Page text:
I was a tiny pin prick in time, a tiny grain of sand, a single raindrop delivered to one very specific spot on this great planet. I existed here, though I belonged nowhere. I was an orphan. A solitary soul, with no father or mother to speak of, no great family history to find pride in, not even one relative known to me. I was alone in the world, with no one to answer to… except for Sister Mary and Sister Agatha. These were the two guardian souls who had found me on that fateful moonlit night– just one, tiny, insignificant babe wrapped in a tatty old gray blanket, tucked into a basket like a loaf of bread.
I can only imagine the look on their faces when first they saw me. Mary probably cried out hysterically and fretted her hands like she always does. Agatha, I’m sure, stood with her arms crossed, jaw set beneath a steely gaze, shaking her head in disapproval, as was her way even now. One of them was as unhinged as they come, and the other made of unforgiving stone– though in truth, and only I knew this, they were both the kindest of angels. They had taken me in after all, without a penny to my name and nothing to offer but dirty diapers and the curious souls that had attached themselves to me when I entered this world.
Yes, two unusual souls had in fact laid claim to me upon my birth. One beautiful soul of love and protection, my great great grandmother, Maggie Bell. And the other one, a very dark and malevolent spirit, for whom I had no name other than Shadow Man. These two were constant in my life from birth to present, a never-ending battle of wills.
For every fire the Shadow Man started, by tipping candles or whatever other means he found, Maggie Bell would burst pipes or call a rainstorm to dowse the flames. On the nights that Shadow Man would pull at my legs to make me cry, or sit on my chest and steal my breath, Maggie bell would jab one of the sisters in the side and put it in their mind to come check on me. On one occasion the Shadow Man had even endeavored to lure a murderer to my window, but Maggie Bell was there and had jabbed one boney ghost finger into the resident cat’s ribs, causing him to jump sprawling into the madman’s face. He had run away bloodied and screaming into the night.
Somehow, the nuns had never known of either of these spirits. One ever-vigilant in my protection and the other hell-bent on my destruction. I grew up knowing them very well, though keeping them secret, for fear that my place here would be traded instead for a spot at the nuthouse. That is until one day I let it slip.
Just before my 10th birthday, a mysterious package had arrived with my name on it, though I knew of no one who would send me anything. We three, the sisters and I looked at each other in surprise and then a little warily toward the package. They urged me on and, with trembling fingers, I pulled at the twine that held the bundle together and the brown sack-paper fell away to reveal a stack of photos and a small note on top, “Mother died in childbirth, so I couldn’t keep you. Now, I am on my deathbed and full of regrets. I will be gone before this package reaches you, I’m sorry. This is the very least I could do. You should know your family. Sincerely and with deep apologies, your father, Samuel H. McTavish.”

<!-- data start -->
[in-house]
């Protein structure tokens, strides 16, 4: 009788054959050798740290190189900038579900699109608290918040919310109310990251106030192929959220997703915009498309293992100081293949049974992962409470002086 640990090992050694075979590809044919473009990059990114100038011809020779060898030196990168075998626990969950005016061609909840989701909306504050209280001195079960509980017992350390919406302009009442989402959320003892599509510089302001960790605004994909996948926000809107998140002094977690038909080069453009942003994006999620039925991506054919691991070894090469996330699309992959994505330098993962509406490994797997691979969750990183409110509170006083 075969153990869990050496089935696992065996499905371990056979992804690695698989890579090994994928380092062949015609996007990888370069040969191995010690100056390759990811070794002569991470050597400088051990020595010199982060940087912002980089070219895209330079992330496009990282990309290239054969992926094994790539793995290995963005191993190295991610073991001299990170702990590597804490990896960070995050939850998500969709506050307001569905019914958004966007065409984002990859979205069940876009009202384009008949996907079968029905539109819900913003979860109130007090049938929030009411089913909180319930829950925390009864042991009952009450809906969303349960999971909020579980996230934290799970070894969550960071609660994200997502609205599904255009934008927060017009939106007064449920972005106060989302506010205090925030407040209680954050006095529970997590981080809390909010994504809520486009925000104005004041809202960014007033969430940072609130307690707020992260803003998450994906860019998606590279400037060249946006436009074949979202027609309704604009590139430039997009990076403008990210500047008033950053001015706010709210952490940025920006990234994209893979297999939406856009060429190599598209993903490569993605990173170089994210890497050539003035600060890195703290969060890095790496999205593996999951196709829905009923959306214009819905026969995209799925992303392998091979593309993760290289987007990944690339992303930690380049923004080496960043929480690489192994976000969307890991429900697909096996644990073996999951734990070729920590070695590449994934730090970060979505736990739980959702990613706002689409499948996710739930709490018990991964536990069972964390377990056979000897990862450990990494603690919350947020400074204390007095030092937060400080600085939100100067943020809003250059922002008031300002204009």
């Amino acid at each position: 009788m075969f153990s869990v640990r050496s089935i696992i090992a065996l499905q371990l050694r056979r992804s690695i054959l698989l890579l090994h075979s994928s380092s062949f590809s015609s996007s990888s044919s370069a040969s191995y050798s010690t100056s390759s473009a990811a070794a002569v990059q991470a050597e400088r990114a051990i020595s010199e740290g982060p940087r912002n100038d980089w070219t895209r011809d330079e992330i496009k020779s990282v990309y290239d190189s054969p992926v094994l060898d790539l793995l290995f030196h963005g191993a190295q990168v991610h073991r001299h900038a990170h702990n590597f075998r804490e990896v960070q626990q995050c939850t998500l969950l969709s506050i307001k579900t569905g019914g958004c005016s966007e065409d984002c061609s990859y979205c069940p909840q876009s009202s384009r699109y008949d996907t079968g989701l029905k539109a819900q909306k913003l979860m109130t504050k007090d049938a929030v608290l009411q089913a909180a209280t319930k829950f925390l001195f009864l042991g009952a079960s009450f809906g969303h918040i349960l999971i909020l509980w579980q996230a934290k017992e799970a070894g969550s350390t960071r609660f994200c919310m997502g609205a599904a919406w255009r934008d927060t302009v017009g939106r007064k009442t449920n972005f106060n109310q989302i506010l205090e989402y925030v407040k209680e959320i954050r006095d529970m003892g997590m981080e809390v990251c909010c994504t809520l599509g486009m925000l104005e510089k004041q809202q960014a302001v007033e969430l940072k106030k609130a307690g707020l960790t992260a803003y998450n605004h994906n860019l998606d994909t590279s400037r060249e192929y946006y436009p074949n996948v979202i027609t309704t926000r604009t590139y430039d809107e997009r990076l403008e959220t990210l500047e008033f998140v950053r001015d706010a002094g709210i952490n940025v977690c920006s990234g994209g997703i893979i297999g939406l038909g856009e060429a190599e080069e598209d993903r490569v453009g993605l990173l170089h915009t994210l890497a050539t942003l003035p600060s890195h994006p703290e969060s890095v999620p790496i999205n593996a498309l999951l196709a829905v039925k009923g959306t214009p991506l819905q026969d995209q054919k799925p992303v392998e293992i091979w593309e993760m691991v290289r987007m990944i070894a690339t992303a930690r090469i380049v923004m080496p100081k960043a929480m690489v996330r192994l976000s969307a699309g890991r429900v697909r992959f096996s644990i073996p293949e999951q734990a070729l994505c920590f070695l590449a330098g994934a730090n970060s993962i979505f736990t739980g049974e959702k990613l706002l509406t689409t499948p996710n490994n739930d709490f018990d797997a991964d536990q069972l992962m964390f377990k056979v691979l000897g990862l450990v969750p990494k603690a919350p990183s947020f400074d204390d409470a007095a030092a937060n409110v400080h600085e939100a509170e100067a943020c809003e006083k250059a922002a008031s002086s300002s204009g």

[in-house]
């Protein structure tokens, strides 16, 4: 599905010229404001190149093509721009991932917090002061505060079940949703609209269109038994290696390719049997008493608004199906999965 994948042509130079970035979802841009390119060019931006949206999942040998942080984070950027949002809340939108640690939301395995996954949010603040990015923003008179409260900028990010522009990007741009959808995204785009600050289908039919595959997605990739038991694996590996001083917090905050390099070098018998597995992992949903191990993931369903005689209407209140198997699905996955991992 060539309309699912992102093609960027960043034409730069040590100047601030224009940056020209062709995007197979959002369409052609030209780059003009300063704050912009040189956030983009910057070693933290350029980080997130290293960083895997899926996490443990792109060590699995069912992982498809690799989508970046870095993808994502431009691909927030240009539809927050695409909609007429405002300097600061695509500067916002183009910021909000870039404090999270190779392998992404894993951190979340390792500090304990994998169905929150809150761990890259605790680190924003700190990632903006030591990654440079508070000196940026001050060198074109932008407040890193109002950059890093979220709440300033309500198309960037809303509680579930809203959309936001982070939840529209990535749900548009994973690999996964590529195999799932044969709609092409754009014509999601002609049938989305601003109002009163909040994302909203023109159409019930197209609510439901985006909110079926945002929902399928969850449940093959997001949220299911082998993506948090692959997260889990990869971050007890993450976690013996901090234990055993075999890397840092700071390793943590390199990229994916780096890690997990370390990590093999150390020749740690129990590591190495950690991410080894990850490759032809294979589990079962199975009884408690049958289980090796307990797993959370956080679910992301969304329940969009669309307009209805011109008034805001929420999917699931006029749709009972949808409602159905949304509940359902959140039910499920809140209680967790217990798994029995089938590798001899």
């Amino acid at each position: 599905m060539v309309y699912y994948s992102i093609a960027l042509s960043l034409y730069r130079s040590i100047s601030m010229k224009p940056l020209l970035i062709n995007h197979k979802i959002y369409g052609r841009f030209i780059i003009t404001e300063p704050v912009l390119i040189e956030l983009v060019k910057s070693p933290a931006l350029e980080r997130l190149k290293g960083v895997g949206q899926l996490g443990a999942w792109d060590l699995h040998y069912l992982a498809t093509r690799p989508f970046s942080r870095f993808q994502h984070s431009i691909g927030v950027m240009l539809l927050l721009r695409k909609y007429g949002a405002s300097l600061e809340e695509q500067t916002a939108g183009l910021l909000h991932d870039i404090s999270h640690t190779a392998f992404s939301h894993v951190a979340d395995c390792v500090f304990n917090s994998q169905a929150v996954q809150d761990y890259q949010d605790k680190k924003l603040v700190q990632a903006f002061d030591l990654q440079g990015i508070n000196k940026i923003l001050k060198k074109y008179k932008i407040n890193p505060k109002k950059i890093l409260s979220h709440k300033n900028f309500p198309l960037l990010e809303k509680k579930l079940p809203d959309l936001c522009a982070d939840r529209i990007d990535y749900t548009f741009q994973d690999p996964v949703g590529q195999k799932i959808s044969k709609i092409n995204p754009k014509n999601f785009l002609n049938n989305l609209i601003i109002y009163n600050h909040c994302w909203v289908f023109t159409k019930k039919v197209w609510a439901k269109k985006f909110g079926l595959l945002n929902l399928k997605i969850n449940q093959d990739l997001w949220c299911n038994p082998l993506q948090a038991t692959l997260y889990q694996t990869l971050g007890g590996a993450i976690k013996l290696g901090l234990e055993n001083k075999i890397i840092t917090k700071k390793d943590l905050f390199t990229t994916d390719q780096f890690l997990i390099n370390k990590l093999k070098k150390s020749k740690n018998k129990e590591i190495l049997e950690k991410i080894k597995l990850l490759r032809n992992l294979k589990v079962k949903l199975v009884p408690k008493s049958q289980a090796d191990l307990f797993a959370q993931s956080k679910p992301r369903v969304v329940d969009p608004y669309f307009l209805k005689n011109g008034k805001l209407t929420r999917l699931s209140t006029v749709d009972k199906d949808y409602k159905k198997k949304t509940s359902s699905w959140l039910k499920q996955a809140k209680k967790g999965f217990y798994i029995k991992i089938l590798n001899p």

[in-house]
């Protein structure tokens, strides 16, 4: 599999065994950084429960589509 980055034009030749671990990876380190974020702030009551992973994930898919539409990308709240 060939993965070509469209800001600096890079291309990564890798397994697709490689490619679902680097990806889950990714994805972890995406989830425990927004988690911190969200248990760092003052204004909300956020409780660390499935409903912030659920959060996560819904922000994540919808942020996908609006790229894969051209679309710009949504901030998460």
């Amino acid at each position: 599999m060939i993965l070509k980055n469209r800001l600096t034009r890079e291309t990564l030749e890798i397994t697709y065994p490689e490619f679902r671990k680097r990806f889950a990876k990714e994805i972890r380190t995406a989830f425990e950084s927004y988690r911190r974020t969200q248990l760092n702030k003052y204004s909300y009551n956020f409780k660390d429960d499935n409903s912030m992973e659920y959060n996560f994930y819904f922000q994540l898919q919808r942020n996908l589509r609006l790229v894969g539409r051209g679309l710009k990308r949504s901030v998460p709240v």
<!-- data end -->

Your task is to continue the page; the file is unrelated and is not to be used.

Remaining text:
One after another, I lifted the photos for inspection, flipping them over to read the names and dates on the back. There were a few photos of my parents together in various poses and settings, one photo of my Grandmother Faith with grandfather Samuel, whom I guessed my father was named for. One photo was of my mother, very obviously pregnant with me. I lingered on this one for a moment before passing it to the sisters who looked over each of the photos in stony silence. And then a photo with a face that I actually recognized– “Maggie Bell?” I whispered. The sisters both stopped and stared at me curiously and then to one another.
“Dear one,” Mary began, but hesitated. The obvious question was, how did i know this woman in the photo? But she couldn’t seem to articulate the words, as she knew there could be no rational answer. I had grown here from a newborn infant and had never met another soul outside of the convent walls. But there was something in both of their expressions that pushed at me. The pressure of the moment urging me forward, against my better judgement. I took the leap.
Lashes lowered over my cheeks in shame, I whispered, “She protects me from the Shadow Man.”
Both women gasped, taking a step back from me. I felt something between us strain, and once again I felt I was an orphan in the world. For surely a child marked by such evil would not be welcomed here in this holy place.
There was a long silence, and then–
“Well, bless your little soul,” Agatha said in a voice as tender as I had ever heard from her, “You must be meant for great things.” She shook her head and looked me over with new eyes.
“Yes,” Mary continued proudly, “Why else would a dark thing such as that be sent to plague you? Great things indeed.”
I stood stunned by their acceptance, unable to speak. A humble little grain of sand, a tiny pinprick on the map, the smallest raindrop in a storm of emotions.
**From my journal, “A book of firsts”; a collection of first pages or paragraphs that I have written, inspired by my own experiences and daydreams. This story in particular was inspired by a true ghost story. The orphan, the nuns, the names etc are fictional, but the two ghosts and the stack of photos reveal are actually based on my own experiences. Maybe I’ll post that story next **
**I have a ton more of these little shorts that I will add here soon. Just little samples of my writing style. Some of them wrap up nicely, while others are meandering works that lead to nowhere. Just thought I’d share, rather than keep them locked away.**
Copyright © 2019 Davina Rush
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